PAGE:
Although I agree wholeheartedly about adding washrooms — many popular trail heads lack washroom facilities — I disagree about the restaurants.
It would be nice to have some places to eat in the river valley, for sure. Adding a restaurant with a large patio to Louise McKinney Park, for example, would be awesome. But that’s a very developed, “groomed” park space where adding infrastructure would make sense.
Making sure that you’re never more than 1-2 kilometres from a restaurant, anywhere in the river valley? That’s extreme and risks destroying the sense of being completely immersed in nature and the ease with which you can forget you’re in the middle of a major city while hiking in the valley.
If you’re planning a walk, hike or bike ride in the river valley, bring a snack. Pack a picnic. You don’t need easy access to restaurants. Water bottle filling stations at trail heads would be nice, but that’s really all that’s needed.
Of course, it would be kinda nice to have a cold pint after a long hike…beer gardens at all major trail heads? 😉
But I think it’s worth remembering that this sort of narrative subtly ignores the fact that government is failing in its duty to house people; if housing is a human right, as the prime minister has stated, then we as a society — represented by the state — have a duty to house people. Rights that exist only on paper might as well not exist at all.
And, let’s not forget that governments in liberal and social democracies around the world used to build social housing — and they still do in some places. It’s only since the neoliberal turn that politicians have decided it’s up to private developers to provide affordable housing (something which is obviously not working, given the number of people who still don’t have homes).
This post has been edited since it was originally published, to correct minor typos.
 I’m not suggesting that this is the intent of the author or even an editorial decision the paper has made. I’m talking on a more macro scale about how our narratives about homelessness often mask the root causes of the problem.
Edmonton has not just been home to Muslims for many decades (it had a mosque 30 years before Toronto did); Muslims have been an accepted part of its cultural and political life for longer than anyone can remember. I will happily bet you that there are still northern Alberta farmers who have never exchanged two words with any black person, but who go to the same Muslim accountant of Lebanese or Syrian origin that their father did. There was a time when the possibility of a “division” in my world, with Muslims on an opposite side of it, would never have occurred to me as an Edmonton native.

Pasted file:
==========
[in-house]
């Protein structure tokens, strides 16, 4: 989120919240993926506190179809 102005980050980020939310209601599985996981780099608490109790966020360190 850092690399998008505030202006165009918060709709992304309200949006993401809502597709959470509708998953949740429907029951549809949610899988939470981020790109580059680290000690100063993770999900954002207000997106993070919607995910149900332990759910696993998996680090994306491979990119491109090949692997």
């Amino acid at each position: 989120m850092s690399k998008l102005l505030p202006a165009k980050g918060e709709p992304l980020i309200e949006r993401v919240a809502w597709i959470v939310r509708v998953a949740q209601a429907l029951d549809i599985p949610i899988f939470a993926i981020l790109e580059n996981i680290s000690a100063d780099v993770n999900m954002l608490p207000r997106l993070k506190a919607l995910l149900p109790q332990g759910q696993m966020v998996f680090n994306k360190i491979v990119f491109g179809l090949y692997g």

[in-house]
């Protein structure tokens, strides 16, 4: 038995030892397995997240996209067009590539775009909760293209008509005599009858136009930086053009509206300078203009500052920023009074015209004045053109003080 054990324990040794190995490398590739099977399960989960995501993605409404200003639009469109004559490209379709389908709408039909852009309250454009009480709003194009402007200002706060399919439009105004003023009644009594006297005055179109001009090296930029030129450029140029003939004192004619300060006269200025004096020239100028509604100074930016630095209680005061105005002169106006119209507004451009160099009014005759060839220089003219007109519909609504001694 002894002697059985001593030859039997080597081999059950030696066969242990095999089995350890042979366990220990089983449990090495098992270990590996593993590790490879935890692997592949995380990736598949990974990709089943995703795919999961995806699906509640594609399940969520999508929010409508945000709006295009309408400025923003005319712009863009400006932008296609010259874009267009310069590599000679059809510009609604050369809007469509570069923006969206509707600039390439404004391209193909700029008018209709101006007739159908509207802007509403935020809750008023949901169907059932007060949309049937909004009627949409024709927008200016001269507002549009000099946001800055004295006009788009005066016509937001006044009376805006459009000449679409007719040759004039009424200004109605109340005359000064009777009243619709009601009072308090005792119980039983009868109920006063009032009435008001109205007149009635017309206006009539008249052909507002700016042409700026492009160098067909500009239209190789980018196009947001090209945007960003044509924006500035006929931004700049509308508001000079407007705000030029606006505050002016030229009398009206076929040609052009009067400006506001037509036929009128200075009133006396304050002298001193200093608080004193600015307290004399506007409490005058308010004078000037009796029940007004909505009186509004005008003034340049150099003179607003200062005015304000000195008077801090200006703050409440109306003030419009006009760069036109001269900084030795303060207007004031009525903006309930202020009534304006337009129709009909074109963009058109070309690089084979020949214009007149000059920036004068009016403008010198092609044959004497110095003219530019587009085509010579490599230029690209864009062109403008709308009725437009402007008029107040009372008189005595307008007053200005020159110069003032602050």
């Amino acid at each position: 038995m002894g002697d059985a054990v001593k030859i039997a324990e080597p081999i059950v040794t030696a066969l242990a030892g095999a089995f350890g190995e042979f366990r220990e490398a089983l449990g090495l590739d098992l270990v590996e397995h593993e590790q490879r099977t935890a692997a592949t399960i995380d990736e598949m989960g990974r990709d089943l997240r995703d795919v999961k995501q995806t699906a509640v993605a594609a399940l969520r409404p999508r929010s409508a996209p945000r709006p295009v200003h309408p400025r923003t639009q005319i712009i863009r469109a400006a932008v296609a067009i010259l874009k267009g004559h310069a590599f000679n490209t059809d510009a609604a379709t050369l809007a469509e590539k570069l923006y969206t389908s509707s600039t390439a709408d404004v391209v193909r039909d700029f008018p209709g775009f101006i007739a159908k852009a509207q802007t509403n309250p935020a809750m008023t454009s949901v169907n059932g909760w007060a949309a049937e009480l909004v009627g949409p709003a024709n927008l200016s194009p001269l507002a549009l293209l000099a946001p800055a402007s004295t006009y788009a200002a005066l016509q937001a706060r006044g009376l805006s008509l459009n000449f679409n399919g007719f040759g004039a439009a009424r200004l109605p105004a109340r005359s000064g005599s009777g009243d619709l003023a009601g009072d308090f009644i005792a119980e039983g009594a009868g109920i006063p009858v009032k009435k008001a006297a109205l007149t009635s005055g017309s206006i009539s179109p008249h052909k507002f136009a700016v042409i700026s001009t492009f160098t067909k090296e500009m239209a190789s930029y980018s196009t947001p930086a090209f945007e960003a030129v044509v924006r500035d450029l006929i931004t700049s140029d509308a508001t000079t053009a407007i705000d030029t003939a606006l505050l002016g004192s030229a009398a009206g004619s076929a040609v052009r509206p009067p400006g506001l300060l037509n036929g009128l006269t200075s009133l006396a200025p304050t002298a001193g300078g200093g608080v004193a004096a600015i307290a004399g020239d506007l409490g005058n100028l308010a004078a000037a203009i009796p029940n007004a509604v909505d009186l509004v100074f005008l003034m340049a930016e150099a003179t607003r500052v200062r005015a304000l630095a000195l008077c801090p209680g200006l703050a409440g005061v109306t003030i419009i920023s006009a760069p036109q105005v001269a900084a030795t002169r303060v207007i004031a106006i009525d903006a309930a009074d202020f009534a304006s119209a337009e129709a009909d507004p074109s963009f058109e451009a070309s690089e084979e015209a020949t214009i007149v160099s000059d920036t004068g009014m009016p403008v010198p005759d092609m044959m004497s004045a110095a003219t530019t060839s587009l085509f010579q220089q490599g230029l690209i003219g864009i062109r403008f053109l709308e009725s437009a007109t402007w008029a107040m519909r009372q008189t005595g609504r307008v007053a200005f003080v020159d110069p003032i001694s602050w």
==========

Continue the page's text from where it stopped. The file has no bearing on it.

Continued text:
He’s right. Muslim people are not, among most normal Albertans, seen as some exotic other. They’re our neighbours and have been here since practically the start of settler-colonization. They’ve been some of the biggest builders of our community, at least in Edmonton.
To see Canadian Muslims as an enemy is a concept that does not compute for many in this city. And that’s a good thing. That’s how it should continue to be and how it likely will remain.
Cosh concludes the column with a good summary of why this is:
Of course we “stand together” with Muslims. Much of the time Edmonton, cold and utilitarian, presents itself to us as a laborious, common predicament, even a trap. We do not just stand together: we are huddled together against Nature, practitioners of a civil religion involving block heaters and boot rooms and thermoses full of coffee. If you live this way, explicit talk of togetherness and community can feel like a faux pas. No doubt the truth is that I would just prefer to fast-forward to a time when we can do without it again.
It’s a very easy trail with some great views (though, because I’ve only attempted it with a toddler in tow, I’ve yet to hike the whole thing). It’s one of those places that lets you quickly forget you’re in the heart of the city.
I also appreciate the art wall on the Kinnaird half of the trail. The paintings and murals created by inner city and at-risk youth really liven up the trail (and are a bit surprising if you don’t already know they’re there).
It’s about time. While minimum parking requirements might be needed in residential neighbourhoods, to ensure roads aren’t overcrowded with parked cars, I don’t think they make much sense when dealing with retail and commercial spaces.